There is much to learn from John the Baptist, in many ways the archetypal preacher and witness to Jesus Christ. Note how Luke not only places John in a clear historical context (3:1-2), but also prioritizes the work of the Word. Among all these great things, it is almost as if he is saying, there is one yet so much greater that it becomes the unconscious climax of his prose: “the word of God came to John the son of Zechariah in the wilderness” (3:2). This is the great priority not only of John’s life, but of God’s work in the world. Give yourself to the Bible, to follow God’s Word, to hiding his law in your heart that you might not sin against him, to prioritizing what he prioritizes: God’s Word.
John’s ministry is also in fulfillment of the great Old Testament prophet, Isaiah (3:2-6). The Bible, then, hangs together and is a whole. The God of the Old Testament is the God of the New Testament, and he is of one mind, and one intention, and has one plan, which is all centered upon the Lord Jesus Christ.
John’s ministry of “preparing the way of the Lord” is to be our ministry in all of our lives too: we are here to point people to Jesus, to make sure he takes center stage, and to let him be the one that the headlamps of our gifts shine upon and honor in every way.
Note the boldness of John in verses 7 to 9! Some people are bold but also rude; there is nothing to be gained by needlessly offending those we are trying to win. Others, though, are so concerned with what other people think that they never say anything to offend them. We are to be those who speak the truth in love—not angry truth, and not mealy-mouthed love—but truth in love.
John’s answer to what they should do in verses 10 to 14 seems initially surprising: it is so prosaic, so practical, so unpious. And yet, as great preachers and evangelists and disciple makers must all be, John was practical. The gospel is not theoretical; it is not merely an idea; it is life and power and impacts our daily lives.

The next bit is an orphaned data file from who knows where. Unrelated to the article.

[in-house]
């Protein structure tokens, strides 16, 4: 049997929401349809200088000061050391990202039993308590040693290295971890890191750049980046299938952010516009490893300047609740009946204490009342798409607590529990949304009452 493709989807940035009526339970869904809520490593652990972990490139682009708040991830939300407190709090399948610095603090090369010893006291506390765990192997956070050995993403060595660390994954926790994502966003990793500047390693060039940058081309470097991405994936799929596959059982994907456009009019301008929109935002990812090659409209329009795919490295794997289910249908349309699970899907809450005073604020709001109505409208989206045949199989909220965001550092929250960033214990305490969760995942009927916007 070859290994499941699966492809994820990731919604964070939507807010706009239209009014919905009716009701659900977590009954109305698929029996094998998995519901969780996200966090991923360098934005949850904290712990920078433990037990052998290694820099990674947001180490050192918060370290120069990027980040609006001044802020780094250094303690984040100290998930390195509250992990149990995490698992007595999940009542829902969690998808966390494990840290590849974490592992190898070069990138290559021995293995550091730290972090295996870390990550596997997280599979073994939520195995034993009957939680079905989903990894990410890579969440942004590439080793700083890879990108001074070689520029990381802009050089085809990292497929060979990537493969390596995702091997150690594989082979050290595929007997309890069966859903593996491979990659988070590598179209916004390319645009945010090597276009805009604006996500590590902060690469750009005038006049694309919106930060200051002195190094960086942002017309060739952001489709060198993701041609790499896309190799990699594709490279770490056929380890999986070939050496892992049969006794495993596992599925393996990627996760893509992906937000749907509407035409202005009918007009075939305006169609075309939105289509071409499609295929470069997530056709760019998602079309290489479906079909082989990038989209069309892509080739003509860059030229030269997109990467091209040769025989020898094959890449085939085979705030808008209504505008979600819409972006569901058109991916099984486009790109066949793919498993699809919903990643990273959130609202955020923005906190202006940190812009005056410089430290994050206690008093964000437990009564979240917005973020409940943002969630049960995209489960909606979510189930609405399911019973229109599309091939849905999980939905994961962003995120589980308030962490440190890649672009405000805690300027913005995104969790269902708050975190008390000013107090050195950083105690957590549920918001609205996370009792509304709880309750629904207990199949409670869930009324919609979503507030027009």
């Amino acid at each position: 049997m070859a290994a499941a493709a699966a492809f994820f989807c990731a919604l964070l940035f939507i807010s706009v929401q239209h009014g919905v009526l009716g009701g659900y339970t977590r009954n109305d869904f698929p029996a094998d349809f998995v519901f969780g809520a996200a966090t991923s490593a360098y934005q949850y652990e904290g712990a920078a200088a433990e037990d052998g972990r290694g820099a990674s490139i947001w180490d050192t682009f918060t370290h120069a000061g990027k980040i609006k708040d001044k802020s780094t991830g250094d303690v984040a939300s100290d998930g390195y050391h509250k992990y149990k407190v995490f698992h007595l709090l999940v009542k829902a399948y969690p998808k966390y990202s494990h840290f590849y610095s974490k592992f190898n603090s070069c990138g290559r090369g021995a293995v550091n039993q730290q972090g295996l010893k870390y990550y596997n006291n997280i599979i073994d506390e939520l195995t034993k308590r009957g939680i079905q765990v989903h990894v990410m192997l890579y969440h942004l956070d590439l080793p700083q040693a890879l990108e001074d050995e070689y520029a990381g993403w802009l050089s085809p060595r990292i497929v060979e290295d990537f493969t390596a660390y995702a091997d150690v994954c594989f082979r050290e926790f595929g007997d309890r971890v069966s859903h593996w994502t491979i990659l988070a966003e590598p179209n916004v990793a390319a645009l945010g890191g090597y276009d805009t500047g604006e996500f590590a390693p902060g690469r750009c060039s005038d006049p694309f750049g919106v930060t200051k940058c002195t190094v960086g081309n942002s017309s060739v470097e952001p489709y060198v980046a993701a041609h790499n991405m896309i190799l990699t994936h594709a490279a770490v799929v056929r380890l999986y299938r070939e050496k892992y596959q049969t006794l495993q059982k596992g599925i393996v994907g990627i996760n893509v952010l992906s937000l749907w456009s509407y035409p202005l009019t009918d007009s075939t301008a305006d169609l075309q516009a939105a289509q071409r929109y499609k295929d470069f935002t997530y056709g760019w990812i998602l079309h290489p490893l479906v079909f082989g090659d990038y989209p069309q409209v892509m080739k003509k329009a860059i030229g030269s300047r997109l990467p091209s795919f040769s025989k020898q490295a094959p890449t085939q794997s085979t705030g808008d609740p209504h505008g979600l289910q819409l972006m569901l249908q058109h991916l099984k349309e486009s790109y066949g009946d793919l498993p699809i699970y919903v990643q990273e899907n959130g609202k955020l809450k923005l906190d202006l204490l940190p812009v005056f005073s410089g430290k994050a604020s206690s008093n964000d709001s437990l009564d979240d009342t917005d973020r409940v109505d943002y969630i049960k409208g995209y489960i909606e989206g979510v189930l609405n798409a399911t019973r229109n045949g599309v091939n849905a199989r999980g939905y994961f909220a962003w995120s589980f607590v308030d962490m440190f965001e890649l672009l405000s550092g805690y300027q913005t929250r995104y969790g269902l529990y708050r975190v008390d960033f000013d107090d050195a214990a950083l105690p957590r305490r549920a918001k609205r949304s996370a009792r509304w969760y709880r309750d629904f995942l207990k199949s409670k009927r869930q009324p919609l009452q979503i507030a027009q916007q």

Again, John points to Jesus (3:16). He makes the great confession that we must all make: we are not he; we are not the Christ. He is mightier than we are—an understatement so massive that John immediately follows that statement up with an illustration to underline the gap between him and his master (3:16). Christ is greater than John because he will not merely baptize with water but with the Holy Spirit and fire. Jesus will enable those who follow him and who repent and trust him not merely to get wet through water but to be transformed by the Holy Spirit, to be regenerated and born again. Jesus will not only, like John, threaten the hypocrites and warn them, but also have the fire to judge and condemn and even cast into hell such hypocrites (Mal. 3:18 – 4:2).
So thus did John preach good news to the people, preach the gospel—speaking the truth in love, without fear of favor or rebuke, and with a monofocal on honoring the Lord Jesus Christ. Such a passionate faithfulness is likely to raise up enemies, and so it was with John (3:20). Faithfulness can lead to jealousy, losing faithless friends, being vilified, hated, even persecuted. Be faithful anyway.
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